Remember that Google indexes social media websites just like it does any other website, and your firm’s profiles will show up in search results. Make sure you’re optimizing your profiles with your NAP and keep them updated in case prospective clients find them.
7. Encourage online reviews
Studies show that 61% of consumers will read product reviews before making a purchase and 88% of customers trust online reviews as much as personal recommendations, which means a good online review could be the deciding factor that gets you hired.
When it comes to local SEO, getting reviews and positive ratings will improve your ranking with Google My Business. Google determines local ranking based on three things: relevance, distance and prominence. More reviews indicate to Google that your business is prominent in a given geographic area.
Keep in mind that reviews are for searchers more than anything. You should aim to get positive reviews posted on Google My Business, Avvo, your personal LinkedIn profile and on your firm website. These testimonials, endorsements and reviews will support your legitimacy as well as improve your local SEO.
As a side note, be mindful of the ethics of using online reviews for your law firm and make sure you’re following your state’s professional conduct rules. There are certain things you can’t do to get an online review and some phrasing or language may be prohibited.
8. Get quality backlinks from a local source
As previously explained, backlinks are links on other websites that direct visitors back to your website. They improve your search rank because they make your site seem more credible; however, you should aim for quality, not quantity in this area. Getting a backlink from a website with greater site authority is worth more than several backlinks from websites that don’t get a lot of traffic.
Localize your focus when it comes to getting backlinks. For example, links from a local Chamber of Commerce, the Better Business Bureau, or an educational institution, isare a wonderful boost for your SEO efforts.
Depending on your funds, you can also try sponsoring a local charity race or partnering with a university to offer a modest scholarship. These are not only good deeds, but they also provide you with an authoritative backlink.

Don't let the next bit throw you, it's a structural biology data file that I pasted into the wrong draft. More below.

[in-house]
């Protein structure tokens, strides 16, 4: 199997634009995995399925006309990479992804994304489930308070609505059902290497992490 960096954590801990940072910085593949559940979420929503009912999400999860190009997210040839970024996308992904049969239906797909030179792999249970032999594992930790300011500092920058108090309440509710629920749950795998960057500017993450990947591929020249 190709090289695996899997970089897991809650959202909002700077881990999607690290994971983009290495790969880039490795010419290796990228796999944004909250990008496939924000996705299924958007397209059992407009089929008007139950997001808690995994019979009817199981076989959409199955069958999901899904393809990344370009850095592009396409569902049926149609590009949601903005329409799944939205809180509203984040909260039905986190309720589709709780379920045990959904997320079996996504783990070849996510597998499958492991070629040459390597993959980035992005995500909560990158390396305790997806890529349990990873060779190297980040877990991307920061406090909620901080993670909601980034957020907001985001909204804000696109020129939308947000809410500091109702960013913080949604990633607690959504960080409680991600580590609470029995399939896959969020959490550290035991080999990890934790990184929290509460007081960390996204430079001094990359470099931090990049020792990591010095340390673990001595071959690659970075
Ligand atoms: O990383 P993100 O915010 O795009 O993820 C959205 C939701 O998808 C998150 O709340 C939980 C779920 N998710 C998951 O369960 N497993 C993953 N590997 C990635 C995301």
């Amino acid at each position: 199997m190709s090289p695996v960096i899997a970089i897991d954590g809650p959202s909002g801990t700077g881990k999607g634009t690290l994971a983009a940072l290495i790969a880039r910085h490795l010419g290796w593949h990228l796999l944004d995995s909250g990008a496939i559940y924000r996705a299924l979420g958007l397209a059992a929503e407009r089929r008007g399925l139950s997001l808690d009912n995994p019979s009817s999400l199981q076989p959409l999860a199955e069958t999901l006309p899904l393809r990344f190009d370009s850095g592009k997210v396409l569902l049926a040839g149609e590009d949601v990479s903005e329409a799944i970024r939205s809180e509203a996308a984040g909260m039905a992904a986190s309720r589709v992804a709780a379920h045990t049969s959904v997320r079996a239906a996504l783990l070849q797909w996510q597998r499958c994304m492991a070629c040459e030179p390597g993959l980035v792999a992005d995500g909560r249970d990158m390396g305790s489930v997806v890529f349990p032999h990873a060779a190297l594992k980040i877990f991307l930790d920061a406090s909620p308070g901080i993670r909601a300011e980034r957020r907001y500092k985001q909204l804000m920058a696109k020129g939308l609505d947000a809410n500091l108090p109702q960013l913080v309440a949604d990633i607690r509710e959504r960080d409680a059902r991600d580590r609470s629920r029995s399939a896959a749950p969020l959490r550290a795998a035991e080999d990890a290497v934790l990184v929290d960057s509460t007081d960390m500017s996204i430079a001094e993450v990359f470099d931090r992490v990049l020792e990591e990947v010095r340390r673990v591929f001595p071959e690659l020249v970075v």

Other sources for quality backlinks include local newspapers, local business indexes, blogs from other local businesses, etc. Your social sharing, content development and outreach will play a huge role in this effort. Keep producing good content on your blog and look for opportunities to develop relationships.
9. Approach keywords as if SEO doesn’t exist
Google is constantly adjusting its algorithm with the purpose of weeding out overly-optimized content. The “Hummingbird” update of 2014 marked a dramatic shift in Google’s algorithm.
For example, Google no longer interprets queries based on individual keywords, but instead looks to the intent and context behind the keyword.
What does all of this mean? In short, don’t worry TOO much about your keyword usage and avoid “stuffing” your website with them to improve your search ranking.
Writing in a conversational, natural way is the best way to earn trust in the eyes of search engines. It also provides a more enjoyable reading experience for people visiting your site. The longer a person stays on a given page, the better your website will rank in searches.
To sum up, SEO is an ever-changing landscape and it’s imperative for any law firm’s growth to stay up-to-date on new developments. Only by implementing best practices will a small firm’s website appear on the the coveted “page one” of search results.
If you have any questions about how to optimize your law firm’s website for search engines, please don’t hesitate to contact me at email@example.com.
Charles G. Smith is a practicing attorney based in White Plains, New York. He was educated at New York University, Georgetown University Graduate School, and received his law degree from Tulane University Law School. In his spare time, he maintains a personal injury blog for individuals who are interested in learning more about New York personal injury law.